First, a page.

The Saintonge Regiment was one of the four regiments sent to America in 1780 under the command of Lieutenant General, le Comte de Rochambeau. Its colonel from 1780 to 1782 was le Comte de Custine, a distinguished officer who was later killed on the guillotine during the French Revolution. Le Vicomte de Rochambeau, son of Comte de Rochambeau, became colonel of the regiment on November 11, 1782. Until the, he had been lieutenant colonel of the Bourbonnais Regiment.
The history of the Saintonge Regiment began in 1684, or earlier, as it was formed from the Navarre Regiment of 1563. It was named after that ancient French province , near the Bay of Biscay, north of Bordeaux, from which Champlain and the Sieur de Monts set sail for on their American explorations. Some of the best Huguenot families later settled in New England. In 1775, the regiment was enlarged when the Cambrésis Regiment was absorbed into the Saintonge Regiment.
The Saintonge Regiment sailed to America with Rochambeau in 1780, and did not participate in the storming of Stony Point in 1779, as some historians have stated. One of its officers, le Marquis de Fleury, did participate in the storming of Stony Point. He was the first of Wayne’s force to enter the fort, and carried the British colors with his own hand, for which he was awarded a medal by the U.S. Congress.
DeFleury entered the French army in 1768 when he was 19 years old. He served in the Corsican campaign, obtained a leave of absence with the French rank of captain of engineers in 1776, and joined the American army as a volunteer. He was at Brandywine and Germantown. As engineer in chief at Fort Mifflin, on Mud Island below Philadelphia, he remained at his post for the entire six week siege, although other defenders were several times relieved. He was severely wounded on the last day of the siege.
He was appointed lieutenant colonel by Congress in 1777, and fought at Monmouth in 1778. From 1770 to 1782. De Fleury served under Rochambeau as a major in the Saintonge Regiment. For his bravery at Yorktown, he was made a Chevalier of Saint Louis. Later, he became a field Marshal in the French Army.
At Yorktown, the Saintonge Regiment was brigaded with the Soisonnais Regiment in the center of the French line, under Major General le Viscomte de Viomenil.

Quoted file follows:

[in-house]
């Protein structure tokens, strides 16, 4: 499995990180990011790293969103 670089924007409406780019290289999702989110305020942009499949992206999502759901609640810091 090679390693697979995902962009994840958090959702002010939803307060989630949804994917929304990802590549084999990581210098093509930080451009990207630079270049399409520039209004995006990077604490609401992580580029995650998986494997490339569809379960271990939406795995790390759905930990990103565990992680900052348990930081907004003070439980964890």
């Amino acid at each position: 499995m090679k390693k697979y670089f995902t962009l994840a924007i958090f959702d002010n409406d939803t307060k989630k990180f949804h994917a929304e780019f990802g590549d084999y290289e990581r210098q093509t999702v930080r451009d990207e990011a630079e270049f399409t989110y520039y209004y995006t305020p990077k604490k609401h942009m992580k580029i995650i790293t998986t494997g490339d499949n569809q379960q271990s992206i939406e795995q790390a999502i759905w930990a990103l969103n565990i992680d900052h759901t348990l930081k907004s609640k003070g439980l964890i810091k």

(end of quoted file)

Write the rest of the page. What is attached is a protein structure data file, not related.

Flag description: White Greek cross. Each of the four cantons is divided by diagonals into four triangles, colored blue, yellow, green, and red. Davis says that the sequence of these colors does not seem to be determined, and the flag is therefore differently colored in different books. The colored plates of Desjardins show the following arrangement (beginning in each canton with the upper triangle, then the left, then the right, and finally the lower triangle), first canton, yellow, red, blue, green; second canton, green, red, blue, yellow; third canton, red, green, yellow, blue; fourth canton, green, red, yellow, blue.
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Rég de Saintonge 1684.png
Country Kingdom of France
Allegiance Ancien Régime
Size 2 battalions
Engagements Siege of Yorktown
commanders Adam Phillipe Jarreck, the Count de Custine
American Revolutionary War
Surrender of Lord Cornwallis.jpg
Continental Army → Commander-in-Chief → Regional departments → Units (1775, 1776, 1777–1784) → Manual Continental Navy Continental Marines State forces → List of militia units → List of state navies → Maritime units
List of British units
List of French units
List of battles Military leadership vte
The Saintonge Regiment, also known as the 85e Regiment of the Line, was raised in the year 1684 in the province of Saintonge, France. From 1763 to 1768 the regiment served in the West indies and French Guiana. In 1780 the regiment was sent with Jean-Baptiste Donatien de Vimeur, comte de Rochambeau to help the United States during the American Revolutionary War. The regiment took part in the Siege of Yorktown in 1781. In 1782 the regiment returned to the West Indies and then back to France in 1783. Following the French Revolution the regiment became the 82e Regiment of Infantry.
Uniform of a grenadier of the Régiment de Saintonge during the American Revolution.
The Regiment de Saintonge. Accessed August, 2015.